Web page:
• Keep wedges of citrus fruits in break rooms or near water coolers so employees can give their water a “twist.”
  • Place clear plastic or glass pitchers infused with fruits like melon, berries, and citrus or veggies like cucumber around the office.

If your employees work outdoors (e.g., construction workers, traffic inspectors, etc.), provide them with plenty of bottled water—they’ll thank you for it, and they’ll likely be more productive.


Potential Benefits of a Workplace Hydration Program

  • Increased productivity and output Potential Benefits of a Workplace Hydration Program
  • Fewer lost work days
  • Reduced health care costs
  • Boost to ROI and VOI

Another less obvious benefit of implementing a workplace hydration program is improved employee morale. Employers who believe their employer is invested in their well-being are more likely to be productive and express loyalty to the company.


Getting Sodas and Sports Drinks Out of Your Office

Sodas and sports drinks contain empty calories that are a proven contributor to the growing obesity problem in the U.S. and beyond.5,6 Hydration with plain water can help employees manage their weight, and remember—you’re under no obligation to provide your employees with sugary beverages. Getting Sodas and Sports Drinks Out of Your Office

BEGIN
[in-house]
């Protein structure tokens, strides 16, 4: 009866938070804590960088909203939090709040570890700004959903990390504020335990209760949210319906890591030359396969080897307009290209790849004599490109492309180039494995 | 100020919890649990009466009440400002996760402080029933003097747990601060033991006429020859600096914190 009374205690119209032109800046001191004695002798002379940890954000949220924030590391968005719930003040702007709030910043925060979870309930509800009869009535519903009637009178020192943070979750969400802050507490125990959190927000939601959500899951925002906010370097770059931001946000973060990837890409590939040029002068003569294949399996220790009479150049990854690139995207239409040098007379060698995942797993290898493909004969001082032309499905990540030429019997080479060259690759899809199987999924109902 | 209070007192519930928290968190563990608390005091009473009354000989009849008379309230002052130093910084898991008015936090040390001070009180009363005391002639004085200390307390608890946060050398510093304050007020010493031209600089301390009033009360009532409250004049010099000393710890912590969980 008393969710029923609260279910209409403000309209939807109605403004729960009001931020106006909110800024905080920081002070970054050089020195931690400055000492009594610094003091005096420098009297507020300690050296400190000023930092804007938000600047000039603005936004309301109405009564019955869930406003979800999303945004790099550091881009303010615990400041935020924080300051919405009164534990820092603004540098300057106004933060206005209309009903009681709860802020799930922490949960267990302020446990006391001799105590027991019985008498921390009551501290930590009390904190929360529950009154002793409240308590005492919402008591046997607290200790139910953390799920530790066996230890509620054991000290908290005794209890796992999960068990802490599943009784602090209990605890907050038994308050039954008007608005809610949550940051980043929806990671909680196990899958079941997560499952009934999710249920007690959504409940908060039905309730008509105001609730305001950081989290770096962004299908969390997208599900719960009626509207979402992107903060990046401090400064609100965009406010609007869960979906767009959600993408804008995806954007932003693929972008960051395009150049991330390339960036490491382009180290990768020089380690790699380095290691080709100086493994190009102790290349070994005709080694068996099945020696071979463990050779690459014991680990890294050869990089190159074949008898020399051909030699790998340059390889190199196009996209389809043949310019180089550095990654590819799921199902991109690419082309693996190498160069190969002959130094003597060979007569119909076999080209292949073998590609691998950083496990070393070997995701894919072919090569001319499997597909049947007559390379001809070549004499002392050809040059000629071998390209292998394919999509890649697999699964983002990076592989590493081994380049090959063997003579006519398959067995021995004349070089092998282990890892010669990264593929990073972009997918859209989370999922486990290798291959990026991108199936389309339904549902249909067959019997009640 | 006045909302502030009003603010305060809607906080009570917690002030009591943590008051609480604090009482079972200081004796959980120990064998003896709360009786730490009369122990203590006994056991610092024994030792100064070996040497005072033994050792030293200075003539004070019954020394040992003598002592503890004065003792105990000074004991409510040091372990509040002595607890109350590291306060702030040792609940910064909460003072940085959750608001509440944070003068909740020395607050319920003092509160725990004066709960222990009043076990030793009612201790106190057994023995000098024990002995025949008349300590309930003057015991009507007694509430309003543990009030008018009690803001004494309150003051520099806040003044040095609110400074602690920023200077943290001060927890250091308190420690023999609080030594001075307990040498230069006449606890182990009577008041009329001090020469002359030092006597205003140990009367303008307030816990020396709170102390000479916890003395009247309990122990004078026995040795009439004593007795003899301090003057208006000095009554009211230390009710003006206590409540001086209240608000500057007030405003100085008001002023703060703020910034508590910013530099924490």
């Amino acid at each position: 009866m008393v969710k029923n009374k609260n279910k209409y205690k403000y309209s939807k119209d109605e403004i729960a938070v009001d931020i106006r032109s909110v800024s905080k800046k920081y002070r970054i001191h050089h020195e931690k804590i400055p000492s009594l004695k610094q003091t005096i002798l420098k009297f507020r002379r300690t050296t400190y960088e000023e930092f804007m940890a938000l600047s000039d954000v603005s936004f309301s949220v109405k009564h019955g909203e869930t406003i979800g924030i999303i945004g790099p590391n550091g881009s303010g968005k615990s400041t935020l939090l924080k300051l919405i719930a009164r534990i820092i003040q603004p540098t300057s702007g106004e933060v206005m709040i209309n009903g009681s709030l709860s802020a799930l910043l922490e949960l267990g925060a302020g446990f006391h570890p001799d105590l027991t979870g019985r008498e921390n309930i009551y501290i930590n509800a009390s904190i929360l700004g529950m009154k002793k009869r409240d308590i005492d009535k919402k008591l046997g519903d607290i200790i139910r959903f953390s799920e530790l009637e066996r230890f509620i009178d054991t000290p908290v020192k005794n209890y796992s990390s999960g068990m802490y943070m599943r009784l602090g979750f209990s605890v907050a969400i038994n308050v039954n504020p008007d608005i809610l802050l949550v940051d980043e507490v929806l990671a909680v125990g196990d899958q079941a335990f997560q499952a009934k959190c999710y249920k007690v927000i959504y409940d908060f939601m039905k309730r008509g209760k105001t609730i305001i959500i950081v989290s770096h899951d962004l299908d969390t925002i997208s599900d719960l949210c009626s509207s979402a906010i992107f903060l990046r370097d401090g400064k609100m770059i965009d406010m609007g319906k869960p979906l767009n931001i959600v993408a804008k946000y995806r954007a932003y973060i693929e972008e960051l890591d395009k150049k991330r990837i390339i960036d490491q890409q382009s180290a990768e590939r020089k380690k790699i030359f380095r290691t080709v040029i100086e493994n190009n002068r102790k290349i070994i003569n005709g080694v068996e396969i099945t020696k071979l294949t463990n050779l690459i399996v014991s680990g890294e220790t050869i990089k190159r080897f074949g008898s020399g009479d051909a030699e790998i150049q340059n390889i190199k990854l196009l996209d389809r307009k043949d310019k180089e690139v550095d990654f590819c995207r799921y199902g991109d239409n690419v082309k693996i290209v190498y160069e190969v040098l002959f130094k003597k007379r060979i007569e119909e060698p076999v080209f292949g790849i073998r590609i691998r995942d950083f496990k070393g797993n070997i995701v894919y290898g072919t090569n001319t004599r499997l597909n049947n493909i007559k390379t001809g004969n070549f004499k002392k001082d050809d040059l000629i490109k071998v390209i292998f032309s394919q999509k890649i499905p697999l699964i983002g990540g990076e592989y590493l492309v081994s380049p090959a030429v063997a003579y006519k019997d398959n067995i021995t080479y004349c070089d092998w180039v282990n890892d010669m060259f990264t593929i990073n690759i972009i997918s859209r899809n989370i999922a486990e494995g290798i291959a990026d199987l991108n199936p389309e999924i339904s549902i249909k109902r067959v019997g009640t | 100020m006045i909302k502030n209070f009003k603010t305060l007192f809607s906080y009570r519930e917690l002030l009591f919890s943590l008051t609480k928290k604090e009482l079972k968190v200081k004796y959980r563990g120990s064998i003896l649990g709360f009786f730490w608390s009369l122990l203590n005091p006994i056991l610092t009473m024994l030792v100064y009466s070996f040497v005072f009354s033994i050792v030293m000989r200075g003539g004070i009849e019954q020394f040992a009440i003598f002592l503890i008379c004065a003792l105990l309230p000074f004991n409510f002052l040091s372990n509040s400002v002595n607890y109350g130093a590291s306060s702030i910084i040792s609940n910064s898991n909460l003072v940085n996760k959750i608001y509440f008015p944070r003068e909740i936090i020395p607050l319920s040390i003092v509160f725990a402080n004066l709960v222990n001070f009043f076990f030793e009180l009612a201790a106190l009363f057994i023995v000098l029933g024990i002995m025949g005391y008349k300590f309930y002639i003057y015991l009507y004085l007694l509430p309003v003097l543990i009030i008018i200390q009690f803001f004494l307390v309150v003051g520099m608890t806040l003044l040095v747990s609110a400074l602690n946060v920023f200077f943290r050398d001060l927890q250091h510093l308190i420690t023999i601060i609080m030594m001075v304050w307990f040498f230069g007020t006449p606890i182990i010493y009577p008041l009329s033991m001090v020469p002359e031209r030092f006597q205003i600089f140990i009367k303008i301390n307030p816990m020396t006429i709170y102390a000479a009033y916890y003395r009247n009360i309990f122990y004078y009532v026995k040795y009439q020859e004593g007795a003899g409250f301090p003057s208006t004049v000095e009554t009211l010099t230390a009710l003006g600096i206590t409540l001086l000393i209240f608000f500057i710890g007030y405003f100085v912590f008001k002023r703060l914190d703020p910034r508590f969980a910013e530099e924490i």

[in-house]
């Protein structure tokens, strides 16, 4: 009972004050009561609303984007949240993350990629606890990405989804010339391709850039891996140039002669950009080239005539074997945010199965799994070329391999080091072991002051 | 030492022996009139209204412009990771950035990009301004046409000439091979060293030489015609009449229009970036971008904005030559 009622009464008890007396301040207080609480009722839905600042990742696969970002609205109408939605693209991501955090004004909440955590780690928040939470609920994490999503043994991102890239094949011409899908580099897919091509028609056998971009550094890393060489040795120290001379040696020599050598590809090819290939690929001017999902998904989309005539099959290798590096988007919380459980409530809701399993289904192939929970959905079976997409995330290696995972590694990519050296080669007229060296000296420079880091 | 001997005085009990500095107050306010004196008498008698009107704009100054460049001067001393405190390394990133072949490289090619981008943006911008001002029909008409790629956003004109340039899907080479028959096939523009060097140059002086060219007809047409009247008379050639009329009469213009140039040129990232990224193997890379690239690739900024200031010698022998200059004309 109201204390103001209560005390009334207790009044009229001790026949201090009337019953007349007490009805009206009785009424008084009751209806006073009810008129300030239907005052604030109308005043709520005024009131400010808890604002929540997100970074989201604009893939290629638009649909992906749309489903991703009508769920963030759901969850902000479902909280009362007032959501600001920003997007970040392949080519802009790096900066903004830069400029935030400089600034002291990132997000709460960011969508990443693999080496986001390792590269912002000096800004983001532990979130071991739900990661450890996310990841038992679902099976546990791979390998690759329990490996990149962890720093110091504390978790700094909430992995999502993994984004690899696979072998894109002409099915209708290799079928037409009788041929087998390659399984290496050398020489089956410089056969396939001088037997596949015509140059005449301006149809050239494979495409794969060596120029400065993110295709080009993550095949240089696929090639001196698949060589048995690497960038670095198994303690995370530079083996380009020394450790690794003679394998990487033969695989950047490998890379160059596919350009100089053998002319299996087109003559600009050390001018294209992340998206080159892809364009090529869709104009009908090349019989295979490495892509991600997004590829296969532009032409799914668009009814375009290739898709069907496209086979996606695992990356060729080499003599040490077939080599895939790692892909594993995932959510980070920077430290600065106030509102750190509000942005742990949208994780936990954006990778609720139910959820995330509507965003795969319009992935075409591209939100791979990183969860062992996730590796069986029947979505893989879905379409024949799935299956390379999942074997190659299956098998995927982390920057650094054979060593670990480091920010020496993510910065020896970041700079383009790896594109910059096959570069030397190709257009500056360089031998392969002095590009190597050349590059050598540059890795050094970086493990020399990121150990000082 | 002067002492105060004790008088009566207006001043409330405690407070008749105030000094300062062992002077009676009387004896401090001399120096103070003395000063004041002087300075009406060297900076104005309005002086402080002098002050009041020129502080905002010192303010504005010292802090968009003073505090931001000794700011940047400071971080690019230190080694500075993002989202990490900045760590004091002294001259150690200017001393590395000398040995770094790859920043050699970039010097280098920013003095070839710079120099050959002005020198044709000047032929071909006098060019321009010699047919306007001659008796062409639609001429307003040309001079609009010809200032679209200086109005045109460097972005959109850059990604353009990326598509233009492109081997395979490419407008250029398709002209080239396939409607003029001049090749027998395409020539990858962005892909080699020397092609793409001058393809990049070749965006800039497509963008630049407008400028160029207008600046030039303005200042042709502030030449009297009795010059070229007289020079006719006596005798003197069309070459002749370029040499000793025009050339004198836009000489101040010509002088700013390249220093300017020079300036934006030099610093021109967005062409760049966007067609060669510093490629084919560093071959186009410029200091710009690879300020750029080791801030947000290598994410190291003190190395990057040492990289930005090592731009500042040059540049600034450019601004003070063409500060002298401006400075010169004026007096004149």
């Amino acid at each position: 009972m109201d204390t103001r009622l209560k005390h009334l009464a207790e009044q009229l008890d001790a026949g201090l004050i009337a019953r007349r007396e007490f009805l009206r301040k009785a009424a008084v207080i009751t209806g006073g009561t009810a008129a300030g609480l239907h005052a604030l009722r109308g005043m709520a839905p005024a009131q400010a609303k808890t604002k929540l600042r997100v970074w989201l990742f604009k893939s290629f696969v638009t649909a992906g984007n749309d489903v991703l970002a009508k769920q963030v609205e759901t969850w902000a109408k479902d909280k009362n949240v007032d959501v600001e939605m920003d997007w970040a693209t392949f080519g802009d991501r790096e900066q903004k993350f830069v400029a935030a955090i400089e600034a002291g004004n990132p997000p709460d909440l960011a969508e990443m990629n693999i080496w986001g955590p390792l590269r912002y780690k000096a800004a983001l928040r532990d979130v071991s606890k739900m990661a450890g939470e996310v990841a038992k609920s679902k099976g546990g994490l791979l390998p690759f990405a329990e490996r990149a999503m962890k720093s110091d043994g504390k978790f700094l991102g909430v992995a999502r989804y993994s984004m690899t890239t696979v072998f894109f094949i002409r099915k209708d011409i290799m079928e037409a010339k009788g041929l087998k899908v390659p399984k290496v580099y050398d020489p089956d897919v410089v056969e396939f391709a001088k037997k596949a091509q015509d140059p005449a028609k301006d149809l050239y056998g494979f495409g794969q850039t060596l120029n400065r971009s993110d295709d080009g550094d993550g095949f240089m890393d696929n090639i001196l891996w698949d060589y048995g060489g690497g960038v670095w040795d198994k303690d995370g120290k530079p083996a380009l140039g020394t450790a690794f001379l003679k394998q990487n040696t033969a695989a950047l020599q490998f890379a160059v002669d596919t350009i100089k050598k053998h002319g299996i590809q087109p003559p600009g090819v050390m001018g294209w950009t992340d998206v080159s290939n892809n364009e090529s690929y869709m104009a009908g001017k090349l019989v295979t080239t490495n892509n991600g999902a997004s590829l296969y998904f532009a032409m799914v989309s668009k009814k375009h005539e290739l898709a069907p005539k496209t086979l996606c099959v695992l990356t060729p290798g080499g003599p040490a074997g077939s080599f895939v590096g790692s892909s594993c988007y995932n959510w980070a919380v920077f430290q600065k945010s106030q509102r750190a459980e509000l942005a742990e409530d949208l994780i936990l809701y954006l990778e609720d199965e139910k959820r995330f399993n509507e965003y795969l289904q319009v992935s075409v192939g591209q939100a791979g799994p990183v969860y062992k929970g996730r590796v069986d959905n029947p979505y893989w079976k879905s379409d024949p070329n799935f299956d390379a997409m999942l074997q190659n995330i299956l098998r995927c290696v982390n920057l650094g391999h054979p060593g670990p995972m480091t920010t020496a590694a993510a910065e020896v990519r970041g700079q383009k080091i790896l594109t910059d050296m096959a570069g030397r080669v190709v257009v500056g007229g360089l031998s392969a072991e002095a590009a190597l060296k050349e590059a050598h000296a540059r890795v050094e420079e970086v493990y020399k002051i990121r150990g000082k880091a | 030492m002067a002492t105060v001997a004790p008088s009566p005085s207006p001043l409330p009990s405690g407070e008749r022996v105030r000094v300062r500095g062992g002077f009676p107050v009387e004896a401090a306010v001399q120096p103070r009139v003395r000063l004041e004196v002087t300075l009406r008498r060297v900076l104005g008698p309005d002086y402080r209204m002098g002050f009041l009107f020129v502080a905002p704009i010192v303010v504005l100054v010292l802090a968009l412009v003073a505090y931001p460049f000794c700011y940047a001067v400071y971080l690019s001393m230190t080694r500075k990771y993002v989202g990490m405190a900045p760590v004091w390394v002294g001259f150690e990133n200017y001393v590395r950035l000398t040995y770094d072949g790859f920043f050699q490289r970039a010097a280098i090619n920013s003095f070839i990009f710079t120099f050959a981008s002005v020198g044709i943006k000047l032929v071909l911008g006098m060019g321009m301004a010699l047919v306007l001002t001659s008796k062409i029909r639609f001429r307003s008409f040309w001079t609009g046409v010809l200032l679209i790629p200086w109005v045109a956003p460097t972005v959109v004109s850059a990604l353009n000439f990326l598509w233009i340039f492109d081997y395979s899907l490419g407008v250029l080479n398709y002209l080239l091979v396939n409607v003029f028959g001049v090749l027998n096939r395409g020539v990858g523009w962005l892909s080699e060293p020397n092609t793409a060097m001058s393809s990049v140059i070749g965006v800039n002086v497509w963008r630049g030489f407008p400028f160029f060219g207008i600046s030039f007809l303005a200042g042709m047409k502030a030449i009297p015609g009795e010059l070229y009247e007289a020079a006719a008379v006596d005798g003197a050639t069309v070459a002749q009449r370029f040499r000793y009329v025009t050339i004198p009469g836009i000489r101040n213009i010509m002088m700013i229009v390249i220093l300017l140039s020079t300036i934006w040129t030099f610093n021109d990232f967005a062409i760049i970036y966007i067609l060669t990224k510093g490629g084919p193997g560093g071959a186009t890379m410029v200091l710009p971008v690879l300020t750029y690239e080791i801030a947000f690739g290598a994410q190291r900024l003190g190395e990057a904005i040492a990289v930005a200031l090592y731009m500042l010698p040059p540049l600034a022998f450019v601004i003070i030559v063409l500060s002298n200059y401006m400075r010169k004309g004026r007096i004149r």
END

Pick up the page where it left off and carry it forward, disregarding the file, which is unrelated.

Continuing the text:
Swap out sugary drinks in your vending machines with bottled water and unsweetened seltzer water. Your workers may protest at first, but, if they really want belly-busting sugary beverages, they can bring them into work themselves or consume them outside of work.

Coffee, tea, and plain water are the best choices.


The Problem with Tap Water: Why Water Filtration Is a Must

The quality of tap water varies considerably from one place and one state to the next. Water quality tests have turned up alarming levels of different chemicals and pollutants in municipal water systems.7,8,9,10 In 42 states public water supplies are contaminated with unregulated chemicals. What’s in our water?

  • Heavy metals
  • Agricultural pesticides and fertilizers
  • Pharmaceuticals (such as antidepressants and antibiotics)

Investing in a water delivery service or water filtration system for your employees will help protect them from the dozens of unregulated chemicals and contaminants routinely found in municipal water supplies.

To learn more about getting fresh, clean water delivered to your office or worksite, contact Water Event Pure today.